What would Leonardo think of the way we’re taught to think today? He’d hate it. Modern education tells us we’ve got to become linear A-B-C specialists: if we want to engineer, we study calculus and computational fluid dynamics; if we want to design, we study human factors and heuristics; if we want to paint, we study painting. But Leonardo studies all these things—and he came up with new solutions to old problems every day. What did Leonardo know that we don’t?

That is what Kevin’s book is really about. If we want to fully describe an idea, we must both write it and draw it. Kevin calls this “comics,” but I suspect that Kevin knows his term is a smokescreen. What Kevin is actually telling us—and showing us—is something far deeper and more powerful. It’s this: drawing is the secret to thinking.

Language teachers, standardized test-creators, education experts, journalists, and most recruiters disagree. “Words,” they say, “are the sign of intelligence. Just look at our greatest thinkers. Did they draw? No, they wrote! So learn your grammar, learn your five-paragraph essays, and shut up about your silly comics.”

Anyone who tells you this is either lying, ignorant, or insane. Let’s take a closer look at our greatest thinkers and see how they really thought. It comes as no surprise that many thought with pictures: Newton, Euclid, Descartes, Thomas Edison, Alexander Graham Bell, Einstein, Galileo, and Steve Jobs. They all drew. But we knew that.

But what about the writers, the philosophers, the historians—you know, the real thinkers? They didn’t draw. Or did they?Screen Shot 2014-11-15 at 9.04.02 PM

Guess what: it turns out that most great thinkers drew—even though we’re never taught that. Darwin first explored the idea of natural selection by drawing a tree. Jack Kerouac wrote his first novel by drawing his concept out as a mandala. J.R.R. Tolkien couldn’t write without first drawing maps and portraits of his characters. Even J.K. Rowling just said that the first thing she did when she started to write her latest novel was to draw a map of the town in which it took place.

As Kevin says in the following pages:

Through some invisible societal pressures, the kids learned that the label of “artist” carried with it some minimum level of talent. In reality, I’d suggest that you’re an artist whether you call yourself one or not. So long as you can draw a stick figure, you’re well on your way to being able to create simple stories that explain your ideas better than any well-crafted words could.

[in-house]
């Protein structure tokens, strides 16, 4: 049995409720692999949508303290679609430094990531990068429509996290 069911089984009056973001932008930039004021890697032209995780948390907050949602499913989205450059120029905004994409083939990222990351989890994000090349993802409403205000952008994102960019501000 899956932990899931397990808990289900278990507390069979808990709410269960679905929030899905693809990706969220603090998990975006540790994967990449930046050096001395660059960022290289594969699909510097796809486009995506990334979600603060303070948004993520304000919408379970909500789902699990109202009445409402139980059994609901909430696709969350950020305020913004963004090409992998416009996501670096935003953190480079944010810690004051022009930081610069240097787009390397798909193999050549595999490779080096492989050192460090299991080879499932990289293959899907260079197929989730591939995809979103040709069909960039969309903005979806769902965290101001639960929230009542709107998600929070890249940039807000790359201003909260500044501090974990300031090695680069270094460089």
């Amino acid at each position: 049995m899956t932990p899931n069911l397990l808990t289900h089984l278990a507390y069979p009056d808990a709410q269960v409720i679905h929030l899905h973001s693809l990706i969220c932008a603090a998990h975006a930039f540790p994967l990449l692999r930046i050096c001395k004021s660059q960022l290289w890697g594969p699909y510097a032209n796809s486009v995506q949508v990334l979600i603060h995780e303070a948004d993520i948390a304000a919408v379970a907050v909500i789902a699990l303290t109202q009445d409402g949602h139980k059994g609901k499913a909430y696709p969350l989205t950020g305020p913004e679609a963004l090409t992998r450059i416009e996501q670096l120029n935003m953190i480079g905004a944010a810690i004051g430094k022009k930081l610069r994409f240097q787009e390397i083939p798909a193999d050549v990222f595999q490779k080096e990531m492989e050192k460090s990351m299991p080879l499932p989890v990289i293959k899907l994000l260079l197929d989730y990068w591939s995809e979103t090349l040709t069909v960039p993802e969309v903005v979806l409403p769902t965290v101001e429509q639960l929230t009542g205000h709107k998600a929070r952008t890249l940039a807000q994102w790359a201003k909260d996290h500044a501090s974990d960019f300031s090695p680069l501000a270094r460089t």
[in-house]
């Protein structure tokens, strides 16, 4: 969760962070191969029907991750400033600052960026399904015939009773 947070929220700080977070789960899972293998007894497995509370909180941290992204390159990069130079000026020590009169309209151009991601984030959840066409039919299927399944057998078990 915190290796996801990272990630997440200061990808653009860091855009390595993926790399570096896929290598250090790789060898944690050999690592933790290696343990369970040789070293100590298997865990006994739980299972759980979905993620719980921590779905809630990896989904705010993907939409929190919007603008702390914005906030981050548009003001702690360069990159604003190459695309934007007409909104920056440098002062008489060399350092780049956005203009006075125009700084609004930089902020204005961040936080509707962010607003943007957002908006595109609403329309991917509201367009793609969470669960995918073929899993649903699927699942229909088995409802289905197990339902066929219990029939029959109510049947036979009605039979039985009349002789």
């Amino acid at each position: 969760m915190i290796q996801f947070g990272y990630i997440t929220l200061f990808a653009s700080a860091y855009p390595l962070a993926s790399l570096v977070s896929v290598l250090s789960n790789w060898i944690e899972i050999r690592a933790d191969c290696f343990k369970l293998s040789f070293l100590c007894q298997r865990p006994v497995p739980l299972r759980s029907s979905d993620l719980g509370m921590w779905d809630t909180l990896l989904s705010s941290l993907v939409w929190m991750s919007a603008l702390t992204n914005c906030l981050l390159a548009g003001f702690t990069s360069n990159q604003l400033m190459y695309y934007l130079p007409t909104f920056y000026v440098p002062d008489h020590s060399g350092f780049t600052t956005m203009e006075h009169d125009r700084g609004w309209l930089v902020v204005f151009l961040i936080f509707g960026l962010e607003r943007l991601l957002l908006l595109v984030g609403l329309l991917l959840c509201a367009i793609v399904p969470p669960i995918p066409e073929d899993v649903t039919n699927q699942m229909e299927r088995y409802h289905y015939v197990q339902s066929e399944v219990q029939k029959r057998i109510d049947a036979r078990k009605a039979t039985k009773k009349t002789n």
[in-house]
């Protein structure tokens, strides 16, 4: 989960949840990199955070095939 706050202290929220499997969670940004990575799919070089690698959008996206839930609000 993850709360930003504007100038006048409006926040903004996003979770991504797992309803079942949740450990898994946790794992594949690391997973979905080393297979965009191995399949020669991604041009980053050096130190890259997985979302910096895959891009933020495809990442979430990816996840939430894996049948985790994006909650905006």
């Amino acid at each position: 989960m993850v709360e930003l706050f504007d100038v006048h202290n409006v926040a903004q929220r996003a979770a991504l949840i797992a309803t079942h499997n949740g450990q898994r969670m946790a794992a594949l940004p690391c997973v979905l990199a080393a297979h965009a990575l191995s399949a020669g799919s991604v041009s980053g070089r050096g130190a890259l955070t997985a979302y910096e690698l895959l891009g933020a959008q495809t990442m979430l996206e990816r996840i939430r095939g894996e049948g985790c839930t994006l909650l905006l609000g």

Kevin, you are so right! Thank you. Now show us what you mean.

—Dan Roam, author of The Back of the Napkin and Blah Blah Blah
San Francisco, October 2012


The genesis of this book really started decades ago with the first Dragonball Z manga comic my parents bought for me. Since then, along with my younger brother Jamie, we never stopped buying, reading, and drawing comics and not once did my parents suggest we should perhaps be doing something more productive. Who knew that their support and encouragement for me to keep doing seemingly childish things would lead to this? Perhaps they’ve always known. Thanks, Mum and Dad.

Many others helped pave the road that led to this book even being an idea. Tom Chi, my partner in the design webcomic OK/Cancel, for asking, “So when are we going to do this webcomic?”; Bill Buxton, for suggesting we should use comics to support designs; Tom Wailes, Jane Jao, Shane Kibble, Mark Wehner, and Garth Finucane, for going along with the crazy idea at Yahoo! and helping present it to the IA Summit; Stephen Anderson, who came up with the book title and hasn’t been able to use it for his talks since. And of course, Lou Rosenfeld, for coming up after that presentation and saying, “This is definitely a book.”

All of that was before the book even started. During the development of the book, Lou and everyone at Rosenfeld Media, especially my eternally patient editor, Marta Justak, were incredibly supportive and helpful. My present and former colleagues at Yahoo!, Raptr, Twitter, and Donna all patiently encouraged my behavior, letting me draw and convince them to do the same. Dan Willis’ and Whitney Quesenbury’s technical edits turned this book into something exponentially better than its initial draft. While I was spending hours and days at my local coffee shops, I remember thinking, “I’m going to make sure I mention Farley’s and Tart to Tart for letting me squat there for so long.”

While it seems like the majority of this book is by me, the work sits on the shoulders of giants such as Scott McCloud, Will Eisner, and Wally Wood. And the best content comes from those who generously contributed to the book: Dan Roam, author of Blah-Blah-Blah; Josh Brewer at 52 Weeks of UX; Daniel Pink, author of Drive; Anna Christina Douglas at Google; Chris Matts, Yvonne Shek at nForm; Craig Berman, Ann Wylie from Communicating-With-; Pam Neely from How to Draw It; Karl Dotter at Toast Labs; Brad Colbow, artist of The Brads; Frank Ramirez, Julie Meridian, and Evangeline Haughey at Adobe; Jenni Chassen, Lee and Sachi LeFever at Common Craft; Clive Goodinson from Pixton; Martin Hardee and Bryce Johnson’s respective templates; and Preston Smalley, Shailesh Shilwant, Ahmed Riaz, and Deb Aoki at eBay.

Finally, this book could not have happened without the help and support of my wife, Coley. She’s been my partner, moral support, inspiration, conscience, motivator, and editor. If parts of the book seem flawless, she’s probably had something to do with it. If some parts seem less than perfect, I probably neglected to show her those. Thank you for making sure this book happened and for sharing in the stresses of such an endeavor, CNPNCPDM.